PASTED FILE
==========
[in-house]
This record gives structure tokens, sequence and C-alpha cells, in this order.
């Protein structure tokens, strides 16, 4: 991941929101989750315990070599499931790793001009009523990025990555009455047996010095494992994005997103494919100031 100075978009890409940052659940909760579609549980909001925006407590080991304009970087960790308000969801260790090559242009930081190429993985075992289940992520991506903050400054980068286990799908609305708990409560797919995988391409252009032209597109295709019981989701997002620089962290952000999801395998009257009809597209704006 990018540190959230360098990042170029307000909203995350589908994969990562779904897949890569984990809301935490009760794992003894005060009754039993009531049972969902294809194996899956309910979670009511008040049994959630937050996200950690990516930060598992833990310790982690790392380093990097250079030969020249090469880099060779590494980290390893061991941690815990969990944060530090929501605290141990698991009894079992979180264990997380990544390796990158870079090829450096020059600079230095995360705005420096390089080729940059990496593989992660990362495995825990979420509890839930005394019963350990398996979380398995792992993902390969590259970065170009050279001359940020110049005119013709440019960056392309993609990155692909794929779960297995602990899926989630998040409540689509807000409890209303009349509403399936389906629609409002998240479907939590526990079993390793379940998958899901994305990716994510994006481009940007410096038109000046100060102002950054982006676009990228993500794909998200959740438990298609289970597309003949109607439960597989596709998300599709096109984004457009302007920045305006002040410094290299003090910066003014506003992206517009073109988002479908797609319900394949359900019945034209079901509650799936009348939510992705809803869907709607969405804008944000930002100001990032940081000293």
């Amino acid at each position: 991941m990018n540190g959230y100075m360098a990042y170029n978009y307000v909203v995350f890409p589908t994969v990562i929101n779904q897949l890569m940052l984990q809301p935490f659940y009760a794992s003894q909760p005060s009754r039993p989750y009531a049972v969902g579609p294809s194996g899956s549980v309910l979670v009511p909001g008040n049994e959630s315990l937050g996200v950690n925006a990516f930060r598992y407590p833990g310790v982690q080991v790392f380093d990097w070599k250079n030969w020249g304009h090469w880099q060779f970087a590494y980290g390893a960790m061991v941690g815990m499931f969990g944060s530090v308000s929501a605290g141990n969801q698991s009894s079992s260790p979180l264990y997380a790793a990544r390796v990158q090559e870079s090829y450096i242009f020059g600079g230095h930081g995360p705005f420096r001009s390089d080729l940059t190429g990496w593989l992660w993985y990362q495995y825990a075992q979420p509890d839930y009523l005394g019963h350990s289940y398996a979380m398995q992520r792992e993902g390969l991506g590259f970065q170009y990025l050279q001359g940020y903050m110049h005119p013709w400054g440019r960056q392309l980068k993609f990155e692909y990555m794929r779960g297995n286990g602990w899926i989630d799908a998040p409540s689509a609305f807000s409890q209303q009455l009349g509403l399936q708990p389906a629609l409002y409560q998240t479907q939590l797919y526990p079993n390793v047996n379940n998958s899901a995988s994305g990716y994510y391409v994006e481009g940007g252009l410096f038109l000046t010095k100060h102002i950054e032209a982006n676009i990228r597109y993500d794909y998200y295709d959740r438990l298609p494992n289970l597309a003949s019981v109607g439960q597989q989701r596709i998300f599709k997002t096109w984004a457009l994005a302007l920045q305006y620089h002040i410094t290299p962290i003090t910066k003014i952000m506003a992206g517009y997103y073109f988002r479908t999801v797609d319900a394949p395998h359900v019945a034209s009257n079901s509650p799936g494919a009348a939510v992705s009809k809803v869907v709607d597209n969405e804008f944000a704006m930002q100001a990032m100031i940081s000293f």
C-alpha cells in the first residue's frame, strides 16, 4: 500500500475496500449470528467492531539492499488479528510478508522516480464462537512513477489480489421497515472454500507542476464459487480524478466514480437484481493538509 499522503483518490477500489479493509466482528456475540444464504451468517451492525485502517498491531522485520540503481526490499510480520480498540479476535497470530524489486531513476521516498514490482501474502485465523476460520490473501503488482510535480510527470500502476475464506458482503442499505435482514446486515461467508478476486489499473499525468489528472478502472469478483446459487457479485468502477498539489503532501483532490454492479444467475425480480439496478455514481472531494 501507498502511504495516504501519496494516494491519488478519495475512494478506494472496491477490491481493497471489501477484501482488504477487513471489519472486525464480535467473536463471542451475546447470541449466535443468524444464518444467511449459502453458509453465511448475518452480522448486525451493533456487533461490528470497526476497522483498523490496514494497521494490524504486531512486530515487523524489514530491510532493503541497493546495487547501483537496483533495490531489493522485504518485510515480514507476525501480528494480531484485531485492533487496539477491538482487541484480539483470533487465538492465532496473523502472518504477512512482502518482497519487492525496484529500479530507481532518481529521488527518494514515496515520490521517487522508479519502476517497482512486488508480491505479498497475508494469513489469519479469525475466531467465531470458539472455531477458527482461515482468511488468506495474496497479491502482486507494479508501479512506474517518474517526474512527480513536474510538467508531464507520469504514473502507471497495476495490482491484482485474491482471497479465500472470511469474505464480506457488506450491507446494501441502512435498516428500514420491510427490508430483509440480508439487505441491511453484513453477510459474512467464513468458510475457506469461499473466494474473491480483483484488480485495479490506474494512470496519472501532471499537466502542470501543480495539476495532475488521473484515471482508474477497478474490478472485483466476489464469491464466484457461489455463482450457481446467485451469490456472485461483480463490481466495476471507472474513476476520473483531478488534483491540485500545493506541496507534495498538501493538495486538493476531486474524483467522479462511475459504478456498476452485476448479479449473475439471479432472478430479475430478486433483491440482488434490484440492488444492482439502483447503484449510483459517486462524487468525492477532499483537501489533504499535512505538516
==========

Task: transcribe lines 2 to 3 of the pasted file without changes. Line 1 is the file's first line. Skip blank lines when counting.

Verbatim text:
This record gives structure tokens, sequence and C-alpha cells, in this order.
């Protein structure tokens, strides 16, 4: 991941929101989750315990070599499931790793001009009523990025990555009455047996010095494992994005997103494919100031 100075978009890409940052659940909760579609549980909001925006407590080991304009970087960790308000969801260790090559242009930081190429993985075992289940992520991506903050400054980068286990799908609305708990409560797919995988391409252009032209597109295709019981989701997002620089962290952000999801395998009257009809597209704006 990018540190959230360098990042170029307000909203995350589908994969990562779904897949890569984990809301935490009760794992003894005060009754039993009531049972969902294809194996899956309910979670009511008040049994959630937050996200950690990516930060598992833990310790982690790392380093990097250079030969020249090469880099060779590494980290390893061991941690815990969990944060530090929501605290141990698991009894079992979180264990997380990544390796990158870079090829450096020059600079230095995360705005420096390089080729940059990496593989992660990362495995825990979420509890839930005394019963350990398996979380398995792992993902390969590259970065170009050279001359940020110049005119013709440019960056392309993609990155692909794929779960297995602990899926989630998040409540689509807000409890209303009349509403399936389906629609409002998240479907939590526990079993390793379940998958899901994305990716994510994006481009940007410096038109000046100060102002950054982006676009990228993500794909998200959740438990298609289970597309003949109607439960597989596709998300599709096109984004457009302007920045305006002040410094290299003090910066003014506003992206517009073109988002479908797609319900394949359900019945034209079901509650799936009348939510992705809803869907709607969405804008944000930002100001990032940081000293």